North Korea has been jamming Global Positioning System signals in South Korea since last Friday, it emerged.
"The North kept jamming GPS devices as of Tuesday," a senior government official said Wednesday. "The attack isn't common knowledge because there's been no tangible damage, but it continues."
There was one report that the GPS equipment of civilian aircraft near Incheon International Airport was faulty last Sunday. The official added the government identified Kaesong and Mt. Kumgang as the sources of the jamming attack. Interfering signals are sent out constantly, "so we can't say exactly when and how many times it was carried out."
A senior Cheong Wa Dae official said it is "certain" that the North is behind the attack because the signal can be traced to its exact source. "The North should immediately stop the attack, which clearly runs counter to the spirit and charter of the International Telecommunication Union," the official added.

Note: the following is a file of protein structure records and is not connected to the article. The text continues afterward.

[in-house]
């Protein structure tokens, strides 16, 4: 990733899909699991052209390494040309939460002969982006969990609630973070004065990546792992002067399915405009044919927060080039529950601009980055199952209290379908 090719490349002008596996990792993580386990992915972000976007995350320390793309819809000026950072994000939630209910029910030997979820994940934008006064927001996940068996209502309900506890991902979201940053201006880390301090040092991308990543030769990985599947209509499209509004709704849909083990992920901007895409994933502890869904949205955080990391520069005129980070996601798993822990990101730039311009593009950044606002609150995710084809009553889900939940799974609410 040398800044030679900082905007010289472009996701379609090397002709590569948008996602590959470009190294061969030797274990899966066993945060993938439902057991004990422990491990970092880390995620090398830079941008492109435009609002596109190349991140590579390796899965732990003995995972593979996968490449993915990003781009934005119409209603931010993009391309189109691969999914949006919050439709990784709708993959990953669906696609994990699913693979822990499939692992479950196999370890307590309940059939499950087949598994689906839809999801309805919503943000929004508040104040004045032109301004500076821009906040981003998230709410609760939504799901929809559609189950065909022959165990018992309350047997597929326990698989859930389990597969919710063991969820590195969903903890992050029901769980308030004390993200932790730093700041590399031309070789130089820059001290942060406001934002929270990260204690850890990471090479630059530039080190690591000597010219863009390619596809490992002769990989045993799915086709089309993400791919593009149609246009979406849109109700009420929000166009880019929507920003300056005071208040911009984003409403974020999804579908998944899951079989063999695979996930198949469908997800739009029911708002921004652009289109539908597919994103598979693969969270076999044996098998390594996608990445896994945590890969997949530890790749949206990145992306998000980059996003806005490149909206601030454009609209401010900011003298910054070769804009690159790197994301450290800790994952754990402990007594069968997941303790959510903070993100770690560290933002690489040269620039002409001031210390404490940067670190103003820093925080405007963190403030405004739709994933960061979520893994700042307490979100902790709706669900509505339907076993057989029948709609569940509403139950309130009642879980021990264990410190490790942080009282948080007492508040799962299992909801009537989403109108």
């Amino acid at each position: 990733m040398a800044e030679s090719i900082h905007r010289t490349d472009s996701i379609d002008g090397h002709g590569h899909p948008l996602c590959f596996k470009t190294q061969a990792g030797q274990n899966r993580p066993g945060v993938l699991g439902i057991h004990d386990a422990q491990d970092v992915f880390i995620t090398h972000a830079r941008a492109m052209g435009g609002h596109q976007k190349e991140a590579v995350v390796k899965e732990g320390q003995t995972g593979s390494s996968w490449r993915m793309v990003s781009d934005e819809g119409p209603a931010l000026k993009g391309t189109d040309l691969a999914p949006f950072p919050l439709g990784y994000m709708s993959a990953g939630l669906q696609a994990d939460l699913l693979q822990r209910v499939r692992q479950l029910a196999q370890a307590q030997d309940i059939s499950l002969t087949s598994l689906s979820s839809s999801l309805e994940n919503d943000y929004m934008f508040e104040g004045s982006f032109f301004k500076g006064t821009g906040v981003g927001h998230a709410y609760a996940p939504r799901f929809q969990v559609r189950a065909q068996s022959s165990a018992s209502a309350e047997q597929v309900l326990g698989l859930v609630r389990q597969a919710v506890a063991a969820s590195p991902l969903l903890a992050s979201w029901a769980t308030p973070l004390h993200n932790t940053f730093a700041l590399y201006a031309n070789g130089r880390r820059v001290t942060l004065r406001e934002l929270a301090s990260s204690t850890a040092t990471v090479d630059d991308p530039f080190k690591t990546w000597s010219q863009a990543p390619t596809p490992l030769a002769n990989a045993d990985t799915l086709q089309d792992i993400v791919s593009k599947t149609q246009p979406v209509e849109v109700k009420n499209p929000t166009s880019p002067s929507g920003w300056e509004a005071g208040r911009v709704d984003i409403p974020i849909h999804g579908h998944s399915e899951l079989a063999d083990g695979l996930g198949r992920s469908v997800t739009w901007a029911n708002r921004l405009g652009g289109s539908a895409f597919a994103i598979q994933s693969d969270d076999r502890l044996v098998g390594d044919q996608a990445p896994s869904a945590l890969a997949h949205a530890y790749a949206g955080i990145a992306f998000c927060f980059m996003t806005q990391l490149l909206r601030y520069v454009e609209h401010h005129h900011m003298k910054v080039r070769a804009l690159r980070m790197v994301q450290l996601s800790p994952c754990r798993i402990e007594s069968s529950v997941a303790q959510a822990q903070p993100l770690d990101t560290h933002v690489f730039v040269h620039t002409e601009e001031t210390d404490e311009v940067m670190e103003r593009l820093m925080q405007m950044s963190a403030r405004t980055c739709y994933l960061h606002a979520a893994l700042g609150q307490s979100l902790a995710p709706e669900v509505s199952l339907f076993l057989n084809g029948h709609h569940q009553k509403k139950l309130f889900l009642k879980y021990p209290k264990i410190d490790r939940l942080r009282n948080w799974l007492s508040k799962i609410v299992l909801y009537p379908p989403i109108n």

"It's a clear violation of international law, but no penalty clauses are clearly defined for this kind of attack, so the government is reviewing what kind of sanctions it could impose," presidential spokeswoman Kim Hee-jung said.
Meanwhile, Minister of Public Administration and Security Maeng Hyung-kyu said a cyber attack on Friday was "seven times" as intense as a similar one two years ago but was dealt with swiftly before it did much damage. "The attack was launched on the websites of 40 government agencies on three occasions. A total of 77,000 zombie computers infected by seven file-sharing sites were used for the attack," he told government officials and Grand National Party leaders.